If your race’s logistics are handled smoothly, the fastest runners would be placed right up front at the start line and the slowest runners placed towards the back of the crowd. In the extreme scenario of the runners being released in descending order of their speed, in the hypothetical situation of constant speed for each runner, the number of ‘overtakings’ would be 0. No one would overtake anyone despite everyone running at their race pace. This would ensure a smooth flow of humans across the starting line and thereafter.

Smooth flow of runners ranked in order of speed

In practice, although it ‘feels good’ to overtake other runners, the truth is that it always involves some risk. Besides the physical risk (of impact) if the runner being overtaken sends you negative thoughts as you try to glide past him, that cannot be good for your soul.

Consider now, the worst situation for race start ordering, the slowest runner being placed right up front and the fastest runner at the back of the pack. In the extreme situation of N runners placed in such a reverse order of their speed, the fastest runner would have to overtake N-1 other runners to finish 1st. The runner who comes in second would have to overtake N-2 runners to come in 2nd. And so on for all the other runners… And, therefore, {ignoring the school maths proof}, the total number of ‘overtakings’ for all N runners would be ½*N*(N-1). Let us call that measure MaxPossibleOvertakings – e.g. for 10,000 participants placed in this reverse order MaxPossibleOvertakings will be 49,995,000.

Flow disrupted when runners not ranked in order of speed

For any given race with an actual ordering at the start line, we can also easily add up the minimum number of ‘overtakings’ that would have led to the actual finish ranking observed. Let us call this MinPossibleOvertakings.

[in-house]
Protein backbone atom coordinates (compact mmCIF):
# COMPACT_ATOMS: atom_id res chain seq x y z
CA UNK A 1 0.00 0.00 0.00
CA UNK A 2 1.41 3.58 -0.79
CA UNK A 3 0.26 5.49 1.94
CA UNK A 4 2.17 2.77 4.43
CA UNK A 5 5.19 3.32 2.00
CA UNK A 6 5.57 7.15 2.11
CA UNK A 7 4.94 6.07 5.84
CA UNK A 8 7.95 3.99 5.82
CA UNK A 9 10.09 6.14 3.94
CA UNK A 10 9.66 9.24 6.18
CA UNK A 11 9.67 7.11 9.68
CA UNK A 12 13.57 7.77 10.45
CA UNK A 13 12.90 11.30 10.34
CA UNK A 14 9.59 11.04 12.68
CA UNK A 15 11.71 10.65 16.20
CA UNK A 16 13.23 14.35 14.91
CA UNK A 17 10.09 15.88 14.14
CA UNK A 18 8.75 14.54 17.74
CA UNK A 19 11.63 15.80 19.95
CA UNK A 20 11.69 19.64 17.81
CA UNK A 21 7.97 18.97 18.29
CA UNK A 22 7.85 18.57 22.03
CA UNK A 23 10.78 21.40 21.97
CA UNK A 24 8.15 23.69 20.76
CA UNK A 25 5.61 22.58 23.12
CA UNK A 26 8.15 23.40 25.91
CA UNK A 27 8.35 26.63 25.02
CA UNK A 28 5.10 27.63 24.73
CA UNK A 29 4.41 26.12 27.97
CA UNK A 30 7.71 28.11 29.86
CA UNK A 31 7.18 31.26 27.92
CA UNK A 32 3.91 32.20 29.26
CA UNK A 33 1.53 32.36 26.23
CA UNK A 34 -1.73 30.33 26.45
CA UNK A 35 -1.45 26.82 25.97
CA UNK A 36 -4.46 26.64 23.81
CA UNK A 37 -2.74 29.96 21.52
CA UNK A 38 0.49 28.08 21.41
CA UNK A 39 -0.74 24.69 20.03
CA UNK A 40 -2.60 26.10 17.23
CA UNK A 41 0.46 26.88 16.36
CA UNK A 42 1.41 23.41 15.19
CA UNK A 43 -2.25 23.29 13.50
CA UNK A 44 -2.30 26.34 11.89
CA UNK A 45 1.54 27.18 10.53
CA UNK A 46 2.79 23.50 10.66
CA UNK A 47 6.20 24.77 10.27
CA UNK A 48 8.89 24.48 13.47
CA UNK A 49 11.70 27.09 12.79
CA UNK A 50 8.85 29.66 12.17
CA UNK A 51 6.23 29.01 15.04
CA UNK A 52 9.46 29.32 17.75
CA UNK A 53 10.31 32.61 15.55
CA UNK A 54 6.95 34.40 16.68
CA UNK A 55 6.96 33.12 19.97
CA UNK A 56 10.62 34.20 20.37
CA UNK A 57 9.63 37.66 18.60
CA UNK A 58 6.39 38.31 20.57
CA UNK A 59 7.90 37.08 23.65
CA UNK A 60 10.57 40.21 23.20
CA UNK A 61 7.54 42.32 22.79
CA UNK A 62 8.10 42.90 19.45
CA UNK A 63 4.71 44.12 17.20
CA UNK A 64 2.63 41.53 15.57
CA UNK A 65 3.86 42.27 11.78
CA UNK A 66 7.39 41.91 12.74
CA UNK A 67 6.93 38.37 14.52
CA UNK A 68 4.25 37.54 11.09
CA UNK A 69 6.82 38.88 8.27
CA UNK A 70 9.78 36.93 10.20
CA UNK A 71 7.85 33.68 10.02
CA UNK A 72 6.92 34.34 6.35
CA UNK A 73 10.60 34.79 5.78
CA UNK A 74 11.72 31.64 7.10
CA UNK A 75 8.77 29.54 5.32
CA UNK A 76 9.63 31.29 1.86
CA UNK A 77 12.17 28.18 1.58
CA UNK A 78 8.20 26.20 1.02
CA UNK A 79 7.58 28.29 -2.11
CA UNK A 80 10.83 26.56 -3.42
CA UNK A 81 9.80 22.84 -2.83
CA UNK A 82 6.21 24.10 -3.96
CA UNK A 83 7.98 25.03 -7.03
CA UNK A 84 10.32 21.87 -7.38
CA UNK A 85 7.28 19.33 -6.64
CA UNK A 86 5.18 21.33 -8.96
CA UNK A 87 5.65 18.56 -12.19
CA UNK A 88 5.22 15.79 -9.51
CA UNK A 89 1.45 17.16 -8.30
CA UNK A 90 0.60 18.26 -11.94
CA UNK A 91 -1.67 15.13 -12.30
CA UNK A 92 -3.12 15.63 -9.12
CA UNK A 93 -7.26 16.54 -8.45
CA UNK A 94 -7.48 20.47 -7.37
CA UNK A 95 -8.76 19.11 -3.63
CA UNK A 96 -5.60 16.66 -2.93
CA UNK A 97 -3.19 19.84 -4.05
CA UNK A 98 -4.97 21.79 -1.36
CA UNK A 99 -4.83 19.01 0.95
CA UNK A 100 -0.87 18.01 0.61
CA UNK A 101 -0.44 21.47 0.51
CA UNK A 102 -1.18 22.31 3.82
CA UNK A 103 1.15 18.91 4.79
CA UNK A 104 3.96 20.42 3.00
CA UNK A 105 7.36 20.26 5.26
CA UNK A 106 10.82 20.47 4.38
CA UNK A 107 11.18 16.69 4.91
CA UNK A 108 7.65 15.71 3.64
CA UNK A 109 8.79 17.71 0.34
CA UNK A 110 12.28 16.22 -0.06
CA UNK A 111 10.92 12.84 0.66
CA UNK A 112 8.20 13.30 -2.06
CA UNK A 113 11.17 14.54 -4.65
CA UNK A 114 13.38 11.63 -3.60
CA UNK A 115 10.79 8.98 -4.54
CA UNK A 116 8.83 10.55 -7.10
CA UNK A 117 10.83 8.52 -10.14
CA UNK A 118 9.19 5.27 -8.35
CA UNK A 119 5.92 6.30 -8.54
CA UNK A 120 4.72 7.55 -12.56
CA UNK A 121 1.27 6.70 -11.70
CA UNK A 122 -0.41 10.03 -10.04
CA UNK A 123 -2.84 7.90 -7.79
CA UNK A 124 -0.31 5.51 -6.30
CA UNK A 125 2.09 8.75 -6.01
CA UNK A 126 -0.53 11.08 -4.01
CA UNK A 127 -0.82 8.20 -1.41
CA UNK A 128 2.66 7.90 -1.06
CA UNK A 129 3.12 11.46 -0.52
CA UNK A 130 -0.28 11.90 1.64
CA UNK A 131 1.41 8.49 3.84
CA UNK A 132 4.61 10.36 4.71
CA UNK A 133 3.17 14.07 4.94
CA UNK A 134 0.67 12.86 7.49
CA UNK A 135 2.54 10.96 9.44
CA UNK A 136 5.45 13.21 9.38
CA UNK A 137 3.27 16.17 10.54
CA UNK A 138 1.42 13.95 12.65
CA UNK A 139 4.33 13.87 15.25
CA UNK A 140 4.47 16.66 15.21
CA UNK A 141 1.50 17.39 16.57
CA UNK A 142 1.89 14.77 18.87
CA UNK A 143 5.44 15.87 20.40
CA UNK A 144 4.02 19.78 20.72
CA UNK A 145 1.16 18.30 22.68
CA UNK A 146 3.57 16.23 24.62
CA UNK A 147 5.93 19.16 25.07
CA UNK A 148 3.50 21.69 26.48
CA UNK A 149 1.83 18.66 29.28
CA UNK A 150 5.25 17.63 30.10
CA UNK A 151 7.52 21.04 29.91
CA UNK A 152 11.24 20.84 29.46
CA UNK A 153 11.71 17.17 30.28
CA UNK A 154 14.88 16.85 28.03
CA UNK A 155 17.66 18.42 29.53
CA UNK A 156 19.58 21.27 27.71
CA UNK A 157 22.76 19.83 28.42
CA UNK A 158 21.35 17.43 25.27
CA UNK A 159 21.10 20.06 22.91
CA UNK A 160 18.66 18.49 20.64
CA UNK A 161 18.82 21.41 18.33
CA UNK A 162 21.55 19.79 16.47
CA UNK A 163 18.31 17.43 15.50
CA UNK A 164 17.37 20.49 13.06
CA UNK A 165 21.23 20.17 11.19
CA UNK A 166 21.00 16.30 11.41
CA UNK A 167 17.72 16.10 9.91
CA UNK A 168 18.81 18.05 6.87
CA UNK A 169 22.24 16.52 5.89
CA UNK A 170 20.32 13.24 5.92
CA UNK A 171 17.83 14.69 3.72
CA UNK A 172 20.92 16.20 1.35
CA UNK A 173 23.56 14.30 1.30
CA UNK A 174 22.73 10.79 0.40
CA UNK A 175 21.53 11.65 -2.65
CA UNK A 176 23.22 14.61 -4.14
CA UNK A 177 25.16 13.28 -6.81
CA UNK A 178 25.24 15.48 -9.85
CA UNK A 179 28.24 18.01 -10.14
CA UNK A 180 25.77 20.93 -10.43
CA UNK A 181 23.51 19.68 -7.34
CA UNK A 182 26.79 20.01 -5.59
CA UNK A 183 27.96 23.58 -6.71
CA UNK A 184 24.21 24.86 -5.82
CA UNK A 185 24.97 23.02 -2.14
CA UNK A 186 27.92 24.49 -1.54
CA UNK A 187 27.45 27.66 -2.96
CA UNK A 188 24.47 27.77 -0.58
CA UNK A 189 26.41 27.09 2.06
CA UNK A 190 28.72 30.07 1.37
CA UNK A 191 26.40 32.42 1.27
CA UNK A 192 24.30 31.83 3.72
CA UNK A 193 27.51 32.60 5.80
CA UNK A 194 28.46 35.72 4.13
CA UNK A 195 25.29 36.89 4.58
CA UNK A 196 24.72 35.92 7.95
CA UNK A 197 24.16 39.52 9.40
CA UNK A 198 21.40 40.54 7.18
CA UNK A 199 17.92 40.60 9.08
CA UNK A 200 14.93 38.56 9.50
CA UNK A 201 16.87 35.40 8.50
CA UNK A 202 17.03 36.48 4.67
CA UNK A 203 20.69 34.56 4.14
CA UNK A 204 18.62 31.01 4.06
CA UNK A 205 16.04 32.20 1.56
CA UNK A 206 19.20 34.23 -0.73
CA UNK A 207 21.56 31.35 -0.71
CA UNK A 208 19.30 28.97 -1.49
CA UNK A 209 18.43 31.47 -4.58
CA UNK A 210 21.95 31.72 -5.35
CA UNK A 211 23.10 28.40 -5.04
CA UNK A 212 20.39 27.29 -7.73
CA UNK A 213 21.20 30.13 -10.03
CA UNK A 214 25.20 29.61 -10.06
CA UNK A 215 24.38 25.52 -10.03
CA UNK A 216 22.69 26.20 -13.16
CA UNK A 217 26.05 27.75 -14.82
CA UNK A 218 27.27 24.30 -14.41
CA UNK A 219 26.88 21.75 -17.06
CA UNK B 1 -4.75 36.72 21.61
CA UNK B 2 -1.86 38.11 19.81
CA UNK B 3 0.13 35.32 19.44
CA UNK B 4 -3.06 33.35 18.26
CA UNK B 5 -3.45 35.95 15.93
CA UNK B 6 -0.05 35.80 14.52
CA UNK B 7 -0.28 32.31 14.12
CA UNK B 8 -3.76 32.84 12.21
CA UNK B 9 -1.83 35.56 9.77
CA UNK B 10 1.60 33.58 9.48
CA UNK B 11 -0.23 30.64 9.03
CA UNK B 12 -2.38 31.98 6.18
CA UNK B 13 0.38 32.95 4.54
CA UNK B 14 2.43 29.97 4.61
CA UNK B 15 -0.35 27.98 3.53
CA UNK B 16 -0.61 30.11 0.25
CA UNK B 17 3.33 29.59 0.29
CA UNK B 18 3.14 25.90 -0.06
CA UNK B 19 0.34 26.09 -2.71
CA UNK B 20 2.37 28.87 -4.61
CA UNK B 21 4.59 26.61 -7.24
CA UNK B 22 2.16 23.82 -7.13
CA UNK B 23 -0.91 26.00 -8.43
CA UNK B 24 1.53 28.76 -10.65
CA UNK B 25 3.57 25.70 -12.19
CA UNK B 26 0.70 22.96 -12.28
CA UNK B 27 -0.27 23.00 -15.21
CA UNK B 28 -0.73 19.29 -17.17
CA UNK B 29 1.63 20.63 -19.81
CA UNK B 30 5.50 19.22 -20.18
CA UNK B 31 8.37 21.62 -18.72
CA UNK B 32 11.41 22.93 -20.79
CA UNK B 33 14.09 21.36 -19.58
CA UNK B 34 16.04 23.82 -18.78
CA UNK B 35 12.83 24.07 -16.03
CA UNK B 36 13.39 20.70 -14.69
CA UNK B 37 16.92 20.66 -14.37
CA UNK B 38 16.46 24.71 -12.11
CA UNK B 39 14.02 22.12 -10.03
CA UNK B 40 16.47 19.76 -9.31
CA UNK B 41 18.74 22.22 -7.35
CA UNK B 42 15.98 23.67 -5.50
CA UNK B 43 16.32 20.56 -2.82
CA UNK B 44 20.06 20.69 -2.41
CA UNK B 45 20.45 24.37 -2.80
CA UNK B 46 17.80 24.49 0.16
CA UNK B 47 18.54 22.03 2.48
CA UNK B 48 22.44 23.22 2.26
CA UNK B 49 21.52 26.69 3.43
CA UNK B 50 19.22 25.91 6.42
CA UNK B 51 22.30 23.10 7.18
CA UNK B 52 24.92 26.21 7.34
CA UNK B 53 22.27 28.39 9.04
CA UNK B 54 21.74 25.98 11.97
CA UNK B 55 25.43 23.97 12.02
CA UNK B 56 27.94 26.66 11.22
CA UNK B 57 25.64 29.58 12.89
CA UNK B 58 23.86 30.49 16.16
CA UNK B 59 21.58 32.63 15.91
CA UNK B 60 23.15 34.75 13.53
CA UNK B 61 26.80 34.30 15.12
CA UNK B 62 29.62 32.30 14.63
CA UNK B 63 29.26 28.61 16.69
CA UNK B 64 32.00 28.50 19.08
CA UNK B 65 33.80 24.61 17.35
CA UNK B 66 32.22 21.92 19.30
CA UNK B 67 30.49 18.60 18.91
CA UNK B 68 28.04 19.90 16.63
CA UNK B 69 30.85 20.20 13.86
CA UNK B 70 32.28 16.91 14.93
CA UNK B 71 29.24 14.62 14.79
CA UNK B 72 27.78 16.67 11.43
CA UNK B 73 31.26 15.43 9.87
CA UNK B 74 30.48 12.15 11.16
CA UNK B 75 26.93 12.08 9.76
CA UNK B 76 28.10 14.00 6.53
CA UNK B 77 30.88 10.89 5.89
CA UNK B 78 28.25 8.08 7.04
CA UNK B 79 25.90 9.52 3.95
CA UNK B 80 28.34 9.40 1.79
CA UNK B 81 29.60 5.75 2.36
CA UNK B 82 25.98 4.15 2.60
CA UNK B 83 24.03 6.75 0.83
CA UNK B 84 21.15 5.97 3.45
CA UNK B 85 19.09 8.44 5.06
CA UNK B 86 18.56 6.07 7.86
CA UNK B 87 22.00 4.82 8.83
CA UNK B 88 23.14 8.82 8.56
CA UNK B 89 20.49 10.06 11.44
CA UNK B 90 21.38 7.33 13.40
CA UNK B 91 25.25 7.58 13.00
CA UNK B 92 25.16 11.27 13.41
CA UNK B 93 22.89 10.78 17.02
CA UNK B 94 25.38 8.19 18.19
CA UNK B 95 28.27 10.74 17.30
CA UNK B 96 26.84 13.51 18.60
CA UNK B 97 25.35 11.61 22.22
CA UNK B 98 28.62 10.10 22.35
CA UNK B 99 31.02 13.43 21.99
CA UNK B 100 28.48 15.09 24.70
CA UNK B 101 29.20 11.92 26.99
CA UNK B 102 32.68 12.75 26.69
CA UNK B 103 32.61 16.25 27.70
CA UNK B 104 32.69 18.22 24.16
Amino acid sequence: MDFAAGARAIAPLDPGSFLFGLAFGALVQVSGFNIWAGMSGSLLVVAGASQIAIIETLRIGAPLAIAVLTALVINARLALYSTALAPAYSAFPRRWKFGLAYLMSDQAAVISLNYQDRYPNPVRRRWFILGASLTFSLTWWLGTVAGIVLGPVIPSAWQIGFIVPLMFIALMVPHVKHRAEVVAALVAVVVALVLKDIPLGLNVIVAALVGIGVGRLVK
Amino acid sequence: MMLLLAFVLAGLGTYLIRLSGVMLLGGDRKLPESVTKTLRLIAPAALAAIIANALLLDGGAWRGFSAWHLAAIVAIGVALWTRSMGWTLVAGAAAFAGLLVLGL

Having defined a measure for the actual starting/finishing rankings of runners and the theoretical measure with maximum disorder, let me now tell you about what I call the ‘Race Entropy’ of an event. If numbers or equations faze you, hang in there, there’s nothing particularly complicated in what follows.


Borrowing from Thermodynamics, I define the measure of disorder in a race as being the ratio

Entropy – a measure of disorder in your race

If the runners are released in the perfect ranking of their eventual times, so that there will be no overtaking, the Race Entropy will be 0.
If the runners are released in the perfectly reverse order, the Race Entropy will be 1.
If the ordering is purely random chance, the Race Entropy will be approximately ½.
We hope that the Race Entropy for any race will be less than ½ and closer to 0.

Start-End Ranking Plot